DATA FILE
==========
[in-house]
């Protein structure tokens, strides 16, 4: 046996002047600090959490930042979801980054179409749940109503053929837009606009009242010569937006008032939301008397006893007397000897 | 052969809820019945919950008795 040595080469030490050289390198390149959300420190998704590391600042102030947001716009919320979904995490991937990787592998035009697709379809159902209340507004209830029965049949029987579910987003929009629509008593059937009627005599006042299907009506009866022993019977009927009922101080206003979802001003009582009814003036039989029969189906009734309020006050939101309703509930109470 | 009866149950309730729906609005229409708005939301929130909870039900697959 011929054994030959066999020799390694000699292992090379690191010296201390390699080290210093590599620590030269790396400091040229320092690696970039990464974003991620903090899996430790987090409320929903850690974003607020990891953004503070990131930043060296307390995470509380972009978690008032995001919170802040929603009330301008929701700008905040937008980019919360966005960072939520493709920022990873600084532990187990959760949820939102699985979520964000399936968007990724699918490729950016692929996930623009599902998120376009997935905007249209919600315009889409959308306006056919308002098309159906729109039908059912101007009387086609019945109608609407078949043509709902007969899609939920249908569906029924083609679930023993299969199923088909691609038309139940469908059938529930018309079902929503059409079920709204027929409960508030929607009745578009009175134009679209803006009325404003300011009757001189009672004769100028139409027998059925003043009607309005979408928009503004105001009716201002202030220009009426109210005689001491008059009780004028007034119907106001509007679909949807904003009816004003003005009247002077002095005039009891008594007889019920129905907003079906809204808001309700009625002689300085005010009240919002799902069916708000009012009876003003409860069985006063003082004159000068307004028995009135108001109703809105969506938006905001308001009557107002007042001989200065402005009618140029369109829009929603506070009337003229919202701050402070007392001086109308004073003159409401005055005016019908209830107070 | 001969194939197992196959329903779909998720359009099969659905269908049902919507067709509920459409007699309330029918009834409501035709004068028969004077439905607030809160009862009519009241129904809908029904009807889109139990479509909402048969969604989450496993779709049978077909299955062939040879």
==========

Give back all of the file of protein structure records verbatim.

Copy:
[in-house]
């Protein structure tokens, strides 16, 4: 046996002047600090959490930042979801980054179409749940109503053929837009606009009242010569937006008032939301008397006893007397000897 | 052969809820019945919950008795 040595080469030490050289390198390149959300420190998704590391600042102030947001716009919320979904995490991937990787592998035009697709379809159902209340507004209830029965049949029987579910987003929009629509008593059937009627005599006042299907009506009866022993019977009927009922101080206003979802001003009582009814003036039989029969189906009734309020006050939101309703509930109470 | 009866149950309730729906609005229409708005939301929130909870039900697959 011929054994030959066999020799390694000699292992090379690191010296201390390699080290210093590599620590030269790396400091040229320092690696970039990464974003991620903090899996430790987090409320929903850690974003607020990891953004503070990131930043060296307390995470509380972009978690008032995001919170802040929603009330301008929701700008905040937008980019919360966005960072939520493709920022990873600084532990187990959760949820939102699985979520964000399936968007990724699918490729950016692929996930623009599902998120376009997935905007249209919600315009889409959308306006056919308002098309159906729109039908059912101007009387086609019945109608609407078949043509709902007969899609939920249908569906029924083609679930023993299969199923088909691609038309139940469908059938529930018309079902929503059409079920709204027929409960508030929607009745578009009175134009679209803006009325404003300011009757001189009672004769100028139409027998059925003043009607309005979408928009503004105001009716201002202030220009009426109210005689001491008059009780004028007034119907106001509007679909949807904003009816004003003005009247002077002095005039009891008594007889019920129905907003079906809204808001309700009625002689300085005010009240919002799902069916708000009012009876003003409860069985006063003082004159000068307004028995009135108001109703809105969506938006905001308001009557107002007042001989200065402005009618140029369109829009929603506070009337003229919202701050402070007392001086109308004073003159409401005055005016019908209830107070 | 001969194939197992196959329903779909998720359009099969659905269908049902919507067709509920459409007699309330029918009834409501035709004068028969004077439905607030809160009862009519009241129904809908029904009807889109139990479509909402048969969604989450496993779709049978077909299955062939040879």